After consulting with the head of the Low Country Osprey Watch at the Lowcountry Institute, it has been determined that this nest is not viable. It is has been suggested that although the property association thought is was doing something good by moving the nest from the dead tree to another nearby tree and cutting what has been described as a "flyway" to the nest, it was not placed in an appropriate tree. The nest was put in a live oak tree, not a pine. It might have been better to have placed a platform in a pine near the dead tree. This site will not be monitored since it is not viable.
Herb N reports: Nest 7425 remains uninhabited. No ospreys. They fly by several times a day, look at the nest, and keep going. Yesterday, one landed on a limb nearby, stayed there a short while ,and then took off
Herb N reports: As of 3/18/2020, still no activity or occupancy for the relocated Nest 7425.
Herb N reports: Nest 7425 is the nest that its tree was hit by lightening in July, 2019. When the last Osprey finally departed last year to migrate, the developers and the property owners association moved the nest to a nearby tree and opened-up access flyways to reach the nest. It appears the Migratory Bird Treaty requirements were adhered-to.
While it is early in the Osprey arrival time, no bird has yet to arrive and occupied at the relocated nest. What may or may not be important, around 4 PM today I observed an Osprey flying in circles around and very near where the tree with nest was located before it was taken down. After a few nearby circles, the bird departed and has not returned. I fear this was the arrival of the bird belong to the nest and it was looking for its tree and and nest,. When it did not see last year's tree and departed for good or couldn't find its old tree and nest, did not like the relocated nest,and has now departed to find a new nest and maybe a new mate.
Herb N reports: Many changes have taken place in Nest 7425. The young learned to fly and spent much of their time learning to fish and strengthening their wings and stamina for the migration. Except for one bird, they spent almost all of the daylight hours away from the nest except for some visits apparently to rest. As seems normal, one of the birds spends more time in the nest than do the others. Now, 8/12/19 it seems three of the birds have started their migration and one remains in the nest.
The remaining bird seems to cry out attempting to have that birds parents and sibling come back. Admittedly, I mainly come home after work and don't have complete picture of the nest during most of the day.
It is sort of sad to see the smaller of the bird staying by the nest and seems to be lonesome.
I understand a very few Ospreys do not migrate and remain in this area all winter. In fact, a couple or 3 years ago my wife and I were walking to Harbour Town and saw an Osprey on a low limb at the walkway in December. Maybe our lone Osprey will remain. I don't know if we shall feel as bad with a lonesome Osprey our loss of seeing these wonderful birds when they migrate.
Next mid-March cannot come fast enough.
NOTE: Based on Herb's observations, we are guessing the first fledged about June 17...but that is just a guess.
Herb N reports: The ospreys in Nest 7425 are progressing normally. Two adults and two fledglings. At least things were normal until last night when things were anything but normal. At around dusk we had a very violent thunder storm. A bolt of lightning hit very close to our home and scared the living daylights out of us. Today I discovered that the bolt of lightning hit the lonesome pine tree in which the nest is located. The scar on the tree caused by the lightning strike is beyond belief. I have my doubts the tree will survive. However the ospreys seem unhurt and life is going on as normal. I suppose not being grounded saved their lives. Today, the day after the strike, they seem unfazed and are carrying-on as usual. I note that the male seems to be spending more time at the nest. I suspect the education of the two youngsters is about to begin in earnest.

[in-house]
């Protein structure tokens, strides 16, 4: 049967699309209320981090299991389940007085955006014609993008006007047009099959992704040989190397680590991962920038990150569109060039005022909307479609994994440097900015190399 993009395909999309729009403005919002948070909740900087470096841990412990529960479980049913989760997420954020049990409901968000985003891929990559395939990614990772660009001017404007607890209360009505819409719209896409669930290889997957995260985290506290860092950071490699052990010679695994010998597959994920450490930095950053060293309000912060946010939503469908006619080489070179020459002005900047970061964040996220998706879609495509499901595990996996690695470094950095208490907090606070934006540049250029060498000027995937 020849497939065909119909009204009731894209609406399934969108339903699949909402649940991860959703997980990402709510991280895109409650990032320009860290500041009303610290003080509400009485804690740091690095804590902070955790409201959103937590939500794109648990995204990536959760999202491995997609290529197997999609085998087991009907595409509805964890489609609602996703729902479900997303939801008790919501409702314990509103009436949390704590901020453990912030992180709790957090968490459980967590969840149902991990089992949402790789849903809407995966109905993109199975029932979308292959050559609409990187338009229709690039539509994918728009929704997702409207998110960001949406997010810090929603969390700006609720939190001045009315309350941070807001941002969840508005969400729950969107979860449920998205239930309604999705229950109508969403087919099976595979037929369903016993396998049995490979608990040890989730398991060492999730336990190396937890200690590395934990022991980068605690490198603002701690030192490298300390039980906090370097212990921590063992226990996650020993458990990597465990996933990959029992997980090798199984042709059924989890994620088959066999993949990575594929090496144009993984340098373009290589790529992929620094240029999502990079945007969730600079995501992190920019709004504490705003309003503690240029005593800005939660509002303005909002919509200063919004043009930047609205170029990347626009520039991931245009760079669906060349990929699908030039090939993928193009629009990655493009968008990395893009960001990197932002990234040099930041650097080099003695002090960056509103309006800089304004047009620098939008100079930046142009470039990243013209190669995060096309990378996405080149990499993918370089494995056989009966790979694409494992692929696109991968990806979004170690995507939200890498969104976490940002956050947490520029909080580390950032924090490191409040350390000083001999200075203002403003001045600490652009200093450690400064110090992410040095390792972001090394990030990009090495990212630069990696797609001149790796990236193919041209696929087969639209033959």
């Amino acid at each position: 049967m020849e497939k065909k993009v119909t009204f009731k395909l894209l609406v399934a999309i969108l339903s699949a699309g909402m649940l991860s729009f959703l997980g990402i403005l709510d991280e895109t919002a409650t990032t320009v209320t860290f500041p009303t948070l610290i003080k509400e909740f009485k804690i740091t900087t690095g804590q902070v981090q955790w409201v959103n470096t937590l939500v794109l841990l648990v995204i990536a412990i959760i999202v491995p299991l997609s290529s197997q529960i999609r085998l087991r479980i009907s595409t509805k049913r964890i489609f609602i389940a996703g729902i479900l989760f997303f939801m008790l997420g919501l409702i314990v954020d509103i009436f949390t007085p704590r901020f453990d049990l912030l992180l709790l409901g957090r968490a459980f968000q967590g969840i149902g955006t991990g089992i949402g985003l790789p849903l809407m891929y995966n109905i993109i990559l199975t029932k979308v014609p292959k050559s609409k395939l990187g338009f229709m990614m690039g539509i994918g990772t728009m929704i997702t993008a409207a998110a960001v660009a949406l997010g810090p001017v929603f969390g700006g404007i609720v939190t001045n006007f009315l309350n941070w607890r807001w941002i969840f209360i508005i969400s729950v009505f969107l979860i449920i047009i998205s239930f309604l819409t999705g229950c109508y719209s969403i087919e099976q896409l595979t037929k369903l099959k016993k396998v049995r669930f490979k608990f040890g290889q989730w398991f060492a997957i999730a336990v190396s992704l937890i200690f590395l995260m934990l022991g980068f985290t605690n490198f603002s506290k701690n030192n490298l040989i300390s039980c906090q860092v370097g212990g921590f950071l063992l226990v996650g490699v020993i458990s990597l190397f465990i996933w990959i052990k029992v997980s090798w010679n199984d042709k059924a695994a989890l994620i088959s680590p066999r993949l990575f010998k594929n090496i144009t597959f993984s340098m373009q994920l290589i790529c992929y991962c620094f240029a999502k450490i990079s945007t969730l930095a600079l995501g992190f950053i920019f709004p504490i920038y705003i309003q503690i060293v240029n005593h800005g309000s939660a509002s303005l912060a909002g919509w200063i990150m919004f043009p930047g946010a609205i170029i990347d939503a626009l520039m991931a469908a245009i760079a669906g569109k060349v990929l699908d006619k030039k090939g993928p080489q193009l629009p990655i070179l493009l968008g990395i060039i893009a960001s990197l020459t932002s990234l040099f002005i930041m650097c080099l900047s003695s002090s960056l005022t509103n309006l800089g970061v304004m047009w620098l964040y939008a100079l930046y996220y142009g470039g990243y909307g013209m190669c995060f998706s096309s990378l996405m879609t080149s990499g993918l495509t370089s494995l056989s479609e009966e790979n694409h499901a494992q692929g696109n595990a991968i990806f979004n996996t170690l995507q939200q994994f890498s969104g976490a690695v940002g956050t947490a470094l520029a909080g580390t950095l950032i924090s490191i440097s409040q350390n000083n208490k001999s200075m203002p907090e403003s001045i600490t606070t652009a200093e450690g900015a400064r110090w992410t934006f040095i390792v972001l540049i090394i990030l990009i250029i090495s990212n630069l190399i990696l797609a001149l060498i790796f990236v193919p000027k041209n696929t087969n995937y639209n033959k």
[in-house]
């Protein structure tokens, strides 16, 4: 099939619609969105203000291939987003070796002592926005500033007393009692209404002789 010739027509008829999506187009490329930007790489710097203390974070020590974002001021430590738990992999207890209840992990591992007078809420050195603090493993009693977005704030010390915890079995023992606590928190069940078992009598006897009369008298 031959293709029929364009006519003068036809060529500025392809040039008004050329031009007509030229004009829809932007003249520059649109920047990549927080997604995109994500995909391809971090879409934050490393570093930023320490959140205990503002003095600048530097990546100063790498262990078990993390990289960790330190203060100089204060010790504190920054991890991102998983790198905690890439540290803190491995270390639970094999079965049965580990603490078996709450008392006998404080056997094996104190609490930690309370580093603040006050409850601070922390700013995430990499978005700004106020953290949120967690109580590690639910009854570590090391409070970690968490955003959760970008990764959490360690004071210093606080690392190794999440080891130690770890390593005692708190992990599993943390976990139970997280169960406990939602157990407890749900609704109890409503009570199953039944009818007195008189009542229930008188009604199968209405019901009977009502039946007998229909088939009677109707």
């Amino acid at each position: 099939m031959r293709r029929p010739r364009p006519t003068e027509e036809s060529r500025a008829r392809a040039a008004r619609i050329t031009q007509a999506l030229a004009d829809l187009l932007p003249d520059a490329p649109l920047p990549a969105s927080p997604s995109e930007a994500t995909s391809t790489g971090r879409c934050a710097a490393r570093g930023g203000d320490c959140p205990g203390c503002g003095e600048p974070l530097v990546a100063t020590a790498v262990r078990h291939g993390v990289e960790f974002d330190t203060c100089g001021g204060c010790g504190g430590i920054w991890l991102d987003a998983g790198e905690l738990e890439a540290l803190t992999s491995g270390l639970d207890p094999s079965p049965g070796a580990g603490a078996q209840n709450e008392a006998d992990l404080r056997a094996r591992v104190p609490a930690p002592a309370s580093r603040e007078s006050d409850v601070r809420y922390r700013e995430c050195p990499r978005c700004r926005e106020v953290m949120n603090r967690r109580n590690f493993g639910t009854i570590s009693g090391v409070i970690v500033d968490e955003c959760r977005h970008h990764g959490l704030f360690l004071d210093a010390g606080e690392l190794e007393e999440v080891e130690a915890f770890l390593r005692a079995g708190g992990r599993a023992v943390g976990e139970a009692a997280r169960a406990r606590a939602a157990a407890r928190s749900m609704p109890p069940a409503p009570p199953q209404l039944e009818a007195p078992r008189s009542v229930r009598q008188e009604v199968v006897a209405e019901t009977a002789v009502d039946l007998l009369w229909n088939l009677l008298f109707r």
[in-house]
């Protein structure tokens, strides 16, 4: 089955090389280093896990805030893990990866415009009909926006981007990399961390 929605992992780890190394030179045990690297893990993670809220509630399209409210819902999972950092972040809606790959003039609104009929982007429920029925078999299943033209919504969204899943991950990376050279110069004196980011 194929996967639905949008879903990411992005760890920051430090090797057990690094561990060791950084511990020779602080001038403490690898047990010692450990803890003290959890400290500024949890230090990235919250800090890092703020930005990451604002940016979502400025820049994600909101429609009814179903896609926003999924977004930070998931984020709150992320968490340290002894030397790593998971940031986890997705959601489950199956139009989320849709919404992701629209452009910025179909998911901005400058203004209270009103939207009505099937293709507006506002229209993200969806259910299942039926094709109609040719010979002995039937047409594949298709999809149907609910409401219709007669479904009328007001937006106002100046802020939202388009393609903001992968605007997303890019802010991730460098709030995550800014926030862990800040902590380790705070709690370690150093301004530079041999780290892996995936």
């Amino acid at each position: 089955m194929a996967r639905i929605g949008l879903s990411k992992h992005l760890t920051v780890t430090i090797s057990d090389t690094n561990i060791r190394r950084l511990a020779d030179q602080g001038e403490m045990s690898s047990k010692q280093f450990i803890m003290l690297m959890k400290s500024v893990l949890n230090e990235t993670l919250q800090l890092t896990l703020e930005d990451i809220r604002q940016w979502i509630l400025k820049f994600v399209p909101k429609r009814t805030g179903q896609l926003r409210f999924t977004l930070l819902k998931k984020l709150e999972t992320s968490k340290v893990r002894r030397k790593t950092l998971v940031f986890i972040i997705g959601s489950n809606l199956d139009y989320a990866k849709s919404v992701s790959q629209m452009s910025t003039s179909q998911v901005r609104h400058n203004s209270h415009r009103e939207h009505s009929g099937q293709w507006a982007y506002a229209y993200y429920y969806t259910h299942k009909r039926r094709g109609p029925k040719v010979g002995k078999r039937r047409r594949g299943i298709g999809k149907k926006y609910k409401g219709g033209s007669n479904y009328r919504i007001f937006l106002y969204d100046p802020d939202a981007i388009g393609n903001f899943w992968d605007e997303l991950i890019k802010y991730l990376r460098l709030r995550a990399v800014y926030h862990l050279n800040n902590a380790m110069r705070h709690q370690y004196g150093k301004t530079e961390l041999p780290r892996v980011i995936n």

I am surprised at the size of the two young birds. They are almost full ground adults in size. I suspect it will not be too long before they get their flying lessons and their fishing lessons from their parents. Then, in another month or so it is off to South or Central America. Every year when they depart we feel as if a part of our lives are missing. My wife and I really admire and enjoy these animals and count the days, weeks, and months until their return.
Herb N reports: It appears the tree in which Nest 7425 is located may have to be taken down due to the lightning strike of 11 days ago. An arborist has indicated there is a very good chance the lightning damaged the tree so severely the will probably die.
In spite of the lightning strike, life continues normally for the birds. First, the larger of the two fledglings took flight and has been gone much of the time. I suppose he is at sea honing his fishing skills. A few days ago the smaller bird began to fly and seems to be away quite a lot of the time. I suppose it will not be too much longer for they head south. They will be missed.
Herb N reports: Activities at nest #7425 continues in the normal routine. The smaller of the 2 birds, presumably the female, generally remains with the nest while the larger, presumably the male, spends most of the time away fishing. Several times during the daytime the fishing bird returns with with a fish. Upon returning and giving the fish to the nest, he seems to rest for a short period of time and then heads back to the ocean until his last daily trip at dusk. Meanwhile, as time progresses, the remaining bird seems to spend a little more time standing on the edge the nest and surveying her domain. The hatchlings have not yet appeared above the sides of the nest. Accordingly, I have no clue as to the number of hatchlings in the nest. I understand the total is normally 2 but I understand 3 is not too unusual. I am not certain of this.